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Polluter Gelman Sciences and interveners from Ann Arbor, Washtenaw County, Scio Township and the Huron River Watershed Council will appear before Judge Tim Connors from May 3 through May 5 to weigh in on potential changes to the cleanup plan for Ann Arbor’s decades-old dioxane plume. 

The Gelman plume is an accumulation of pollution, specifically the chemical 1,4-dioxane, that has existed in Ann Arbor groundwater for nearly four decades. Negotiations for cleaning up the plume have been ongoing for over four years — the relevant lawsuit against Gelman Sciences for this upcoming May hearing was filed in 2016.

After hearing oral arguments from Gelman and the intervening parties Monday morning, Connors denied Gelman’s motion to cancel upcoming hearings centered around the potential new cleanup protocol. As a result, all parties will appear before Connors in early May to present their ideas on modifying the existing consent judgment presiding over cleanup efforts. A consent judgment is an agreement between two parties where the judge supervises to ensure that the agreement is enforced.

“We need to move forward,” Connors said. “We need to have some decision made, and it’s my responsibility to make that decision.” 

Michael Caldwell, Gelman’s attorney, argued Monday that holding the remedy hearings would violate Gelman’s right to due process because modifications to the current consent judgment should not be made without Gelman’s consent. Nathan Dupes, attorney for Ann Arbor, countered that Caldwell’s argument is “premature” given that Monday’s hearing is a scheduling order for all parties to present arguments.

Connors said he anticipates Gelman will appeal his decision to move forward with the hearing, but he thinks this case has gone on for too long. Though he is the third judge to preside over the case since it was first filed in 1988, Connors said he doesn’t think he will be the last judge either.

Currently, the city is following the third consent judgment, which includes a pump-and-treat cleanup plan that opponents have argued has not been enough to adequately clean out the dioxane. In August 2020, a fourth consent judgment was proposed. Changes to the third consent judgment included lowering the cleanup standard from 85 parts-per-billion to 7.2 ppb, thereby reducing qualifications for cleanup; expansion of the Prohibition Zone boundary to account for the lower cleanup standard; and increased monitoring of dioxane spread using well installments.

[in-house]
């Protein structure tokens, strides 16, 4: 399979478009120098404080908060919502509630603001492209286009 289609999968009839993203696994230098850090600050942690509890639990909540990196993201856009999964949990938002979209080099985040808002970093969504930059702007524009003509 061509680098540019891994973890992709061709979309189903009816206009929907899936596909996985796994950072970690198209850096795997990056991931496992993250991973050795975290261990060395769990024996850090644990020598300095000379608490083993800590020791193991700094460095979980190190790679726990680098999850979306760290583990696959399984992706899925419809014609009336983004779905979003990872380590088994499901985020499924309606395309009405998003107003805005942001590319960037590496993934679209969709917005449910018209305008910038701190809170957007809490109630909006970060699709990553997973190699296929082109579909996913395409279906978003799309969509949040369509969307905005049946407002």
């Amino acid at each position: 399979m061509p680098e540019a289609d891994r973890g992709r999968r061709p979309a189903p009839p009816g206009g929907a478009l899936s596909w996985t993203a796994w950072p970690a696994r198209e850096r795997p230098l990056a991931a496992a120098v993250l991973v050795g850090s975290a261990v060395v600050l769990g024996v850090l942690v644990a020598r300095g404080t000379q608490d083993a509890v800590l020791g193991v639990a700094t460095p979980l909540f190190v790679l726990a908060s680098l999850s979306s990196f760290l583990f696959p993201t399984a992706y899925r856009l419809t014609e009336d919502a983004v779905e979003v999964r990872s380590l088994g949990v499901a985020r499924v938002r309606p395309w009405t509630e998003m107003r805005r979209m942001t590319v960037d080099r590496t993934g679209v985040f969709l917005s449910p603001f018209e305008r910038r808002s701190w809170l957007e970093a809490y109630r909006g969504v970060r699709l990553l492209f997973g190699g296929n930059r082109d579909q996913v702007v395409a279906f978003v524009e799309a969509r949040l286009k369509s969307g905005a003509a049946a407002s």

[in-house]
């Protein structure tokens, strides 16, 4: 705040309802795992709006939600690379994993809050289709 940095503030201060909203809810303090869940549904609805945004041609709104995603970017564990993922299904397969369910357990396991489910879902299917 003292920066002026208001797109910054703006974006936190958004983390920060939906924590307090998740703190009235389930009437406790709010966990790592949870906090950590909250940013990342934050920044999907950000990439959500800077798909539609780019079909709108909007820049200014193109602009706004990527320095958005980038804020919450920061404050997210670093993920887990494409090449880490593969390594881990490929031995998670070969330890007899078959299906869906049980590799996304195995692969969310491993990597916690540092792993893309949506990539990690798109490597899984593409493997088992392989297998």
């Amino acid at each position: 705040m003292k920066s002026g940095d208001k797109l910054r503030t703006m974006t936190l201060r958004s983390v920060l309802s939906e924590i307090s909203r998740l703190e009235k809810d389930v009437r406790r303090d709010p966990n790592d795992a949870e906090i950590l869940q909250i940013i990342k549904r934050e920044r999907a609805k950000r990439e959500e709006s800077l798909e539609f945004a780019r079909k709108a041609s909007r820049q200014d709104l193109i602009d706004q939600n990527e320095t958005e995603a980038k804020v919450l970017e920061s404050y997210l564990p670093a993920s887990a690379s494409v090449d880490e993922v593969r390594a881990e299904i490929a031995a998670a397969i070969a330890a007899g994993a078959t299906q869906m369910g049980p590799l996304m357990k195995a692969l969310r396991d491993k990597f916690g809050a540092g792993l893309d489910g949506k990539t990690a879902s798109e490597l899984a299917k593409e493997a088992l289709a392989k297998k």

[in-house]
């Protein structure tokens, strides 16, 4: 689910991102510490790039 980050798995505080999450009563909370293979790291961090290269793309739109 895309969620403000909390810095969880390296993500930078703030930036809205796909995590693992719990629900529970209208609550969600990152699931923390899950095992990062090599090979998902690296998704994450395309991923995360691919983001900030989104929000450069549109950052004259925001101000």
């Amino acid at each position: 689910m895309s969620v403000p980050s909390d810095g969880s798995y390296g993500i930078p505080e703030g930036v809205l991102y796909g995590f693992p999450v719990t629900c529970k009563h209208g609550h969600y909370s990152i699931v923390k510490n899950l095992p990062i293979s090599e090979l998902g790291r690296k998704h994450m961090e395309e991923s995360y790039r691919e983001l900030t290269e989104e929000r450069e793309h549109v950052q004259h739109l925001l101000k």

The fourth consent judgment was ultimately rejected by the Ann Arbor City Council in October 2020, citing an insufficient plan to effectively clean the dioxane and hold Gelman accountable.

Monday’s hearing follows a community information session last Thursday during which officials from the Environmental Protection Agency and the Michigan Department of Environment, Great Lakes, and Energy spoke on the city’s efforts to pursue litigation in court while concurrently requesting EPA Superfund intervention.  This intervention means the federal government would take charge in the dioxane cleanup. 

Officials at Thursday’s meeting estimated that it could take ten or more years for the Gelman site to even qualify as a Superfund site.

In order to begin federal Superfund cleanup, officials say the state of Michigan must request the Gelman site be placed on the National Priorities List. Local Ann Arbor and Washtenaw County officials sent a letter to Gov. Gretchen Whitmer in December 2020 requesting support for placement on the NPL. Currently, officials are awaiting a response from Whitmer while simultaneously pursuing court proceedings to amend consent judgment cleanup protocols. 

Cheryl Newton, EPA acting administrator for Region 5, spoke at Thursday’s event and said the agency is working to advance protections in Michigan.

“I want to make sure everybody is hearing loud and clear that our goal is to then take advantage and optimize the uniqueness of this circumstance,” Newton said. “And that includes supporting Michigan’s efforts to get more protections in place under their state authority while it proceeds to review under the NPL process is occurring.”

Residents and elected officials have previously raised questions about whether the court’s jurisdiction over the cleanup protocol would end if EPA takes the lead in cleanup following the possible Superfund intervention. The EPA released a Gelman Science FAQ, saying that both paths of cleanup can proceed at the same time.

“Even if EPA pursues listing the site on the NPL, EPA will not require that the state court litigation end or the terms of a consent judgment be changed,” the FAQ reads. “It is in the interest of all parties and stakeholders going forward that Michigan and Gelman Sciences, Inc. continue to work together to monitor and control the site releases consistent with Michigan’s enforcement requirements.”

At Monday’s hearing, Bill Stapleton, who represents Scio Township in the litigation, confirmed that EPA Superfund intervention has “no impact whatsoever on the proceedings in this court.” 

Daily News Editor Kristina Zheng can be reached at

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